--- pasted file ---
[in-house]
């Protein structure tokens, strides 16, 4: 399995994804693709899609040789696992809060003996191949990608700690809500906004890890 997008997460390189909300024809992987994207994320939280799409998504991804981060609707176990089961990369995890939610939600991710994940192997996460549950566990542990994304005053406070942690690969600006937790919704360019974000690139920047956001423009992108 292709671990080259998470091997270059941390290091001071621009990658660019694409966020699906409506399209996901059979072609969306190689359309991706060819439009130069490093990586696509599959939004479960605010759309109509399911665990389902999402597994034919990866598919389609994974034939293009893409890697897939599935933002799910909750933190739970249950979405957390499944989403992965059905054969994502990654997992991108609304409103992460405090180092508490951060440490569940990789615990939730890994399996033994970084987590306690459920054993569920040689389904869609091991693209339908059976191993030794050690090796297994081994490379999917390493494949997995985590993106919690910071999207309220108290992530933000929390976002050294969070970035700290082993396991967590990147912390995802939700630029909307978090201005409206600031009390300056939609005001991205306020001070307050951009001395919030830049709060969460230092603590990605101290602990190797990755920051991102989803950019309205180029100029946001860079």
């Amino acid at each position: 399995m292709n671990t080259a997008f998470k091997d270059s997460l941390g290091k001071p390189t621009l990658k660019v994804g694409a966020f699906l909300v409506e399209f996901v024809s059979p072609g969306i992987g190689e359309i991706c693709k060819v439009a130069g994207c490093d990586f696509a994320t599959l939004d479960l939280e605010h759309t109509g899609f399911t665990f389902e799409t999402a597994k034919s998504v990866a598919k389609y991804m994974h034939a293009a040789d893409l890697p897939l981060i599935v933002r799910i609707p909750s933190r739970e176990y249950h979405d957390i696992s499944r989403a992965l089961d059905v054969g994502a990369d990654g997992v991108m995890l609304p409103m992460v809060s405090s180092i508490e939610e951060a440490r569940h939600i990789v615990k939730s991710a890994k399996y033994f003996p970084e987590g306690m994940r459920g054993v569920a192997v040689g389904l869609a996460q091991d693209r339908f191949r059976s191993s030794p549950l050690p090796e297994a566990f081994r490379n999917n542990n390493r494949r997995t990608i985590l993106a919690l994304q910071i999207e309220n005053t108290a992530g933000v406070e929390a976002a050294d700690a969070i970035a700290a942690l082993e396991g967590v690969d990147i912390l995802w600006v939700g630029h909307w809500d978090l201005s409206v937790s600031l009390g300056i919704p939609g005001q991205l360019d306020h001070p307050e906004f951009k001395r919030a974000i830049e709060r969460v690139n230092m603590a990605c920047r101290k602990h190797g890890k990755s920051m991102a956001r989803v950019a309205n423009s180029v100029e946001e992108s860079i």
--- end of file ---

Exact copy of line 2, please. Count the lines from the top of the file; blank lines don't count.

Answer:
């Protein structure tokens, strides 16, 4: 399995994804693709899609040789696992809060003996191949990608700690809500906004890890 997008997460390189909300024809992987994207994320939280799409998504991804981060609707176990089961990369995890939610939600991710994940192997996460549950566990542990994304005053406070942690690969600006937790919704360019974000690139920047956001423009992108 292709671990080259998470091997270059941390290091001071621009990658660019694409966020699906409506399209996901059979072609969306190689359309991706060819439009130069490093990586696509599959939004479960605010759309109509399911665990389902999402597994034919990866598919389609994974034939293009893409890697897939599935933002799910909750933190739970249950979405957390499944989403992965059905054969994502990654997992991108609304409103992460405090180092508490951060440490569940990789615990939730890994399996033994970084987590306690459920054993569920040689389904869609091991693209339908059976191993030794050690090796297994081994490379999917390493494949997995985590993106919690910071999207309220108290992530933000929390976002050294969070970035700290082993396991967590990147912390995802939700630029909307978090201005409206600031009390300056939609005001991205306020001070307050951009001395919030830049709060969460230092603590990605101290602990190797990755920051991102989803950019309205180029100029946001860079």